On Saturday, we were headed to the Botanical Gardens. But the kids got cranky. Michelle suggested we head home and regroup. I was focused to forge on. It’s orchid season after all. “Why can’t you ever just change the plan?” Michelle asked. Eventually, I conceded and we drove home in a car full of Cheerios and Goldfish. Once a decision is made, even if it’s to go Gardening, I don’t like the change the plan.
This weekend, my mom and step dad were scheduled to visit us. By us, I mean their aforementioned grandchildren. Michelle and I are mere conduits. We got busy preplanning activities for the weekend. We made a geriatric-friendly grocery list (Fiber One cereal topping the list). We reserved passes to the Intrepid Museum and the Stamford Nature Center. We began cleaning and decorating our common areas to create the illusion that our house isn’t systematically destroyed on a daily basis by our two-headed mess-making machine.
A day before they were supposed to leave to catch their flight, my step dad found out that his step mom, Mary Ann, passed away. When my mom called to tell me, I was saddened for everyone involved. Death is shitty. I was also bummed because I knew how excited the kids were for them to visit. I knew we’d have to change our plans. Not my strong suit.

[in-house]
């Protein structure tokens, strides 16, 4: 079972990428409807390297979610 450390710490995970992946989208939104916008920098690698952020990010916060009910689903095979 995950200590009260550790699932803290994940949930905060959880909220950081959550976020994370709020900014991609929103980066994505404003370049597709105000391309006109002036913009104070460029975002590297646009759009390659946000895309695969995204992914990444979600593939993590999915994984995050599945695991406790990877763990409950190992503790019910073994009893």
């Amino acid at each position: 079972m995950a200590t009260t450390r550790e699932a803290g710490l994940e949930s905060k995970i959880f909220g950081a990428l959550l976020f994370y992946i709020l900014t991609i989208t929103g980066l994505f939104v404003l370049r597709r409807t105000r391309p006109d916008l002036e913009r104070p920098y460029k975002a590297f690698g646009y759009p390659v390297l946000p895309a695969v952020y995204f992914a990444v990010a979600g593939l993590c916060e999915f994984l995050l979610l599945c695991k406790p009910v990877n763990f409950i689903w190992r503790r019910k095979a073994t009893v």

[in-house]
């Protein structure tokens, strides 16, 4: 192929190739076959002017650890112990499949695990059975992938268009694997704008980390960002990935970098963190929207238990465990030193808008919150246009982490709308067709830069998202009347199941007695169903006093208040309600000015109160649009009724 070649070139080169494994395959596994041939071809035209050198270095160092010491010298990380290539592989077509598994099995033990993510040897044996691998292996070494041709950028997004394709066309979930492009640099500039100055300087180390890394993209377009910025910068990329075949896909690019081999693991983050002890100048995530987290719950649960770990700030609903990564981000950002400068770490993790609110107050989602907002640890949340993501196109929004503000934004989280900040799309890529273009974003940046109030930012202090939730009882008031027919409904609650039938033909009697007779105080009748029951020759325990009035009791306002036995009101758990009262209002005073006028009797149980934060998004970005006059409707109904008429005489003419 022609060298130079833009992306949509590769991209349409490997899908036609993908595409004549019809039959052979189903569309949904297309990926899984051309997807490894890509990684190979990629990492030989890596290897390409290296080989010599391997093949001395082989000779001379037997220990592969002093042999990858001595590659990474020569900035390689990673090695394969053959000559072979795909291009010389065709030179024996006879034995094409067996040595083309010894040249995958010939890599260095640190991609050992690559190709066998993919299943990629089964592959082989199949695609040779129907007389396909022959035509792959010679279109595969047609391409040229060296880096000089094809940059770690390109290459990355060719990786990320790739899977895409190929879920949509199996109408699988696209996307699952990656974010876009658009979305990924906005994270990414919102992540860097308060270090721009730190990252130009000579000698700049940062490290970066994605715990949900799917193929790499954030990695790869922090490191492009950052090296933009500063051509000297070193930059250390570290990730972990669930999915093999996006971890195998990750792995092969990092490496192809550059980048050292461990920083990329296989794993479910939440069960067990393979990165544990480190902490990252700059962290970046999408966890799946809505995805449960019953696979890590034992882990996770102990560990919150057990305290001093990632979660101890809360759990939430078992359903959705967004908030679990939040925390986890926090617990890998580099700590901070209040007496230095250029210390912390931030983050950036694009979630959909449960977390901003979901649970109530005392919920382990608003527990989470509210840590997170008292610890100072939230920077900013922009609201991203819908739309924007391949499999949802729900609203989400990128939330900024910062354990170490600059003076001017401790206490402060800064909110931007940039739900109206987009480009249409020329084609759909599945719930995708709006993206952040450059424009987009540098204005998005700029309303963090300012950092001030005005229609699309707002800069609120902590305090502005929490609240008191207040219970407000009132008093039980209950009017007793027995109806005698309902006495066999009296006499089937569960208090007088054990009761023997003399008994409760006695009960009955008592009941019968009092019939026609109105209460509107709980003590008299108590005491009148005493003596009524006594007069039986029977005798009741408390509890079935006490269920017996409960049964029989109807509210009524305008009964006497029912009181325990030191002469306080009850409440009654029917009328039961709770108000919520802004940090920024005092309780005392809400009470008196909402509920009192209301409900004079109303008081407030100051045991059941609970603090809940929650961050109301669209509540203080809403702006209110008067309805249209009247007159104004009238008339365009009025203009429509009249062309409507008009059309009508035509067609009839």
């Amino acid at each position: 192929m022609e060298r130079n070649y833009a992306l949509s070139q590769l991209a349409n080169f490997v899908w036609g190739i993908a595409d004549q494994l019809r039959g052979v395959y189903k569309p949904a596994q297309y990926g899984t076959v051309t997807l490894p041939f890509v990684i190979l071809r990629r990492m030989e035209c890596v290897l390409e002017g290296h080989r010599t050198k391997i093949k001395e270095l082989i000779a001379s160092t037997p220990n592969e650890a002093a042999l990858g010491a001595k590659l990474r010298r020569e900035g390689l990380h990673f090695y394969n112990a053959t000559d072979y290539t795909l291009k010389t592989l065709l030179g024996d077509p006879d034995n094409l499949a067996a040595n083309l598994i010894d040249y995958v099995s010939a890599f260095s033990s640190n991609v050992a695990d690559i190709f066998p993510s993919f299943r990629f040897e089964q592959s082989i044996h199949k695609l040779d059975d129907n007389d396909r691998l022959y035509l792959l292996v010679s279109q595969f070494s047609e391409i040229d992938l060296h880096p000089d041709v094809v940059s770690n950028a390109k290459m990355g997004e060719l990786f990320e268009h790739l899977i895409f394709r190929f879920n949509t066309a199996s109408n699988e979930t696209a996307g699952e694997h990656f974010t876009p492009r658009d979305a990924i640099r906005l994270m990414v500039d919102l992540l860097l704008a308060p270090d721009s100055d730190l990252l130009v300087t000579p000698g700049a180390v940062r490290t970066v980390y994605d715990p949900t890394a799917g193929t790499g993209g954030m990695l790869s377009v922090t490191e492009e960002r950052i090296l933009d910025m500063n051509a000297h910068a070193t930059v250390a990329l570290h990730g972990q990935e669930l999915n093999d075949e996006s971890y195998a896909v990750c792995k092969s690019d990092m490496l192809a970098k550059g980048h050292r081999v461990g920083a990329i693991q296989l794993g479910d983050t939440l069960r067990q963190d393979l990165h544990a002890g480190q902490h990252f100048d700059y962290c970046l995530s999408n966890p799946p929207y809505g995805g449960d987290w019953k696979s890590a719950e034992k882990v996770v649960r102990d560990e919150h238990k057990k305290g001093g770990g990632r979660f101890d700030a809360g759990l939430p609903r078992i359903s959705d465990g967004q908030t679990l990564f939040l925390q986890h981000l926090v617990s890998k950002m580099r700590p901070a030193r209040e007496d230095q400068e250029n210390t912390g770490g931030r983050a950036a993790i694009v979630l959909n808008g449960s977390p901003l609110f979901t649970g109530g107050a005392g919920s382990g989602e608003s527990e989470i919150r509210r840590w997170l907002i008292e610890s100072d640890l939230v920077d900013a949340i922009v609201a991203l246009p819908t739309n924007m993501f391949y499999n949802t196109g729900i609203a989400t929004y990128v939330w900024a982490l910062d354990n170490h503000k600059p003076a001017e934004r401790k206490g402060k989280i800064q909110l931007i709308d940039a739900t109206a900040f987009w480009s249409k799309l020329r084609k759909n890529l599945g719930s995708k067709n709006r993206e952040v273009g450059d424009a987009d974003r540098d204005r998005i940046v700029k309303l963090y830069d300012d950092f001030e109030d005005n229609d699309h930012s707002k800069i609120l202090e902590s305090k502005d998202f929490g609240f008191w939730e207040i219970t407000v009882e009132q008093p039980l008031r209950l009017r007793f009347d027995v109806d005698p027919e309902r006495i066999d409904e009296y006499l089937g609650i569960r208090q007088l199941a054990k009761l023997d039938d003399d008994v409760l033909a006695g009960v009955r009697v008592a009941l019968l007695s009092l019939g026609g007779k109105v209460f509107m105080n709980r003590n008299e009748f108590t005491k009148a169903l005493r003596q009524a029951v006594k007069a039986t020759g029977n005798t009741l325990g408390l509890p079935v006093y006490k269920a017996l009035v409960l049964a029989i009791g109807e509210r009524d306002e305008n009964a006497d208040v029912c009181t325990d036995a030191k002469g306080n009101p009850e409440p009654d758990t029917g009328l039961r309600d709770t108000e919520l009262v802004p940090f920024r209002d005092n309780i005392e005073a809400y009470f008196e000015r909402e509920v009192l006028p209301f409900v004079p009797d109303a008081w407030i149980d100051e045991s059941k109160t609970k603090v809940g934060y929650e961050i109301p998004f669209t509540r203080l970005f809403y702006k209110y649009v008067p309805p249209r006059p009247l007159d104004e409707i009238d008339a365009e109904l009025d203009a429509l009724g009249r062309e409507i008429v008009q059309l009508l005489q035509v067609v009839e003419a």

I took a deep breath. In 1-2-3-4. Out 4-3-2-1. “Keep perspective,” I thought before realizing it was no big deal to reschedule their trip. Then I started thinking of Mary Ann. No human being perseveres for 98 years without adjusting plans from time to time. Think of how many moments in a century she must have had to do that. World War II, raising kids in the 50s, women’s suffrage, Nixon, Polio, disco, the beehive (she was a hair dresser), the rise of the VCR, the fall of Blockbuster Video, recessions, deaths, ruined dinner recipes (although I doubt she ever botched her Lebanese grape leaves), decades of marriage, cars without air conditioning/power windows/seat belts/navigation with cranky kids in the back who frequently force you go home and regroup. This week Mary Ann had yet another change of plans. Whatever’s next for her, she’ll be ready. By 98, I hope I will be too.